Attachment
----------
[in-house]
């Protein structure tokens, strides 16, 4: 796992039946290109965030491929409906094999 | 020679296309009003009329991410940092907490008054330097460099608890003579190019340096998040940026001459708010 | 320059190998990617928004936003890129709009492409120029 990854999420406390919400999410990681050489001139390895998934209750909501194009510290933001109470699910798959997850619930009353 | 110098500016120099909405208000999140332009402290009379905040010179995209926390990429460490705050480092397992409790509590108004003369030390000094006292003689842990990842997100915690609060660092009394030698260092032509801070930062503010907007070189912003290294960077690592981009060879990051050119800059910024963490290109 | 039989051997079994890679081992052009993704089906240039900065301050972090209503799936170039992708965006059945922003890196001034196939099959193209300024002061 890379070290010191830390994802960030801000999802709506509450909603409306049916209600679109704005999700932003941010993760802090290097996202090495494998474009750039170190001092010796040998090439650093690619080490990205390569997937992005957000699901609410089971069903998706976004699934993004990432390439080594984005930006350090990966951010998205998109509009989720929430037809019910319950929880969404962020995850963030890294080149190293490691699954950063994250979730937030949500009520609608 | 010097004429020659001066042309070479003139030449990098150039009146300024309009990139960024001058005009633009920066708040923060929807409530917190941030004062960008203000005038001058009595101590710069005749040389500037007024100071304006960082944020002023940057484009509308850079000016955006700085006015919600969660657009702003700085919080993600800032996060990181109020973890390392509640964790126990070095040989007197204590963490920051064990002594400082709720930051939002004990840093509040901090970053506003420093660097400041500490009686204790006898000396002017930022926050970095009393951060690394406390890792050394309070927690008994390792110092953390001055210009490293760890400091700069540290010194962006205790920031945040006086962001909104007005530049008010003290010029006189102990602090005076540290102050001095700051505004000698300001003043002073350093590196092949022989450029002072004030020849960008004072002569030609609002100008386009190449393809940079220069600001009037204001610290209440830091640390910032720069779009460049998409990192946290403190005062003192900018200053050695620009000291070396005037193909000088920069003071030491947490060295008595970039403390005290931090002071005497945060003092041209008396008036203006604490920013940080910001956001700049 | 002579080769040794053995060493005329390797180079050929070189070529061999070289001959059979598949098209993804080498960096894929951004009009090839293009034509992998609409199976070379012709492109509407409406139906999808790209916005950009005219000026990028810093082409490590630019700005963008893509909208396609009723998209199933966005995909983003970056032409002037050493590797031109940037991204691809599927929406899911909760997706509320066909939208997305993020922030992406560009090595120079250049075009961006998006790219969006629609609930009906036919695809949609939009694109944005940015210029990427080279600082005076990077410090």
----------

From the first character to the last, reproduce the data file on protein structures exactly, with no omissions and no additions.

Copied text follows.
[in-house]
């Protein structure tokens, strides 16, 4: 796992039946290109965030491929409906094999 | 020679296309009003009329991410940092907490008054330097460099608890003579190019340096998040940026001459708010 | 320059190998990617928004936003890129709009492409120029 990854999420406390919400999410990681050489001139390895998934209750909501194009510290933001109470699910798959997850619930009353 | 110098500016120099909405208000999140332009402290009379905040010179995209926390990429460490705050480092397992409790509590108004003369030390000094006292003689842990990842997100915690609060660092009394030698260092032509801070930062503010907007070189912003290294960077690592981009060879990051050119800059910024963490290109 | 039989051997079994890679081992052009993704089906240039900065301050972090209503799936170039992708965006059945922003890196001034196939099959193209300024002061 890379070290010191830390994802960030801000999802709506509450909603409306049916209600679109704005999700932003941010993760802090290097996202090495494998474009750039170190001092010796040998090439650093690619080490990205390569997937992005957000699901609410089971069903998706976004699934993004990432390439080594984005930006350090990966951010998205998109509009989720929430037809019910319950929880969404962020995850963030890294080149190293490691699954950063994250979730937030949500009520609608 | 010097004429020659001066042309070479003139030449990098150039009146300024309009990139960024001058005009633009920066708040923060929807409530917190941030004062960008203000005038001058009595101590710069005749040389500037007024100071304006960082944020002023940057484009509308850079000016955006700085006015919600969660657009702003700085919080993600800032996060990181109020973890390392509640964790126990070095040989007197204590963490920051064990002594400082709720930051939002004990840093509040901090970053506003420093660097400041500490009686204790006898000396002017930022926050970095009393951060690394406390890792050394309070927690008994390792110092953390001055210009490293760890400091700069540290010194962006205790920031945040006086962001909104007005530049008010003290010029006189102990602090005076540290102050001095700051505004000698300001003043002073350093590196092949022989450029002072004030020849960008004072002569030609609002100008386009190449393809940079220069600001009037204001610290209440830091640390910032720069779009460049998409990192946290403190005062003192900018200053050695620009000291070396005037193909000088920069003071030491947490060295008595970039403390005290931090002071005497945060003092041209008396008036203006604490920013940080910001956001700049 | 002579080769040794053995060493005329390797180079050929070189070529061999070289001959059979598949098209993804080498960096894929951004009009090839293009034509992998609409199976070379012709492109509407409406139906999808790209916005950009005219000026990028810093082409490590630019700005963008893509909208396609009723998209199933966005995909983003970056032409002037050493590797031109940037991204691809599927929406899911909760997706509320066909939208997305993020922030992406560009090595120079250049075009961006998006790219969006629609609930009906036919695809949609939009694109944005940015210029990427080279600082005076990077410090």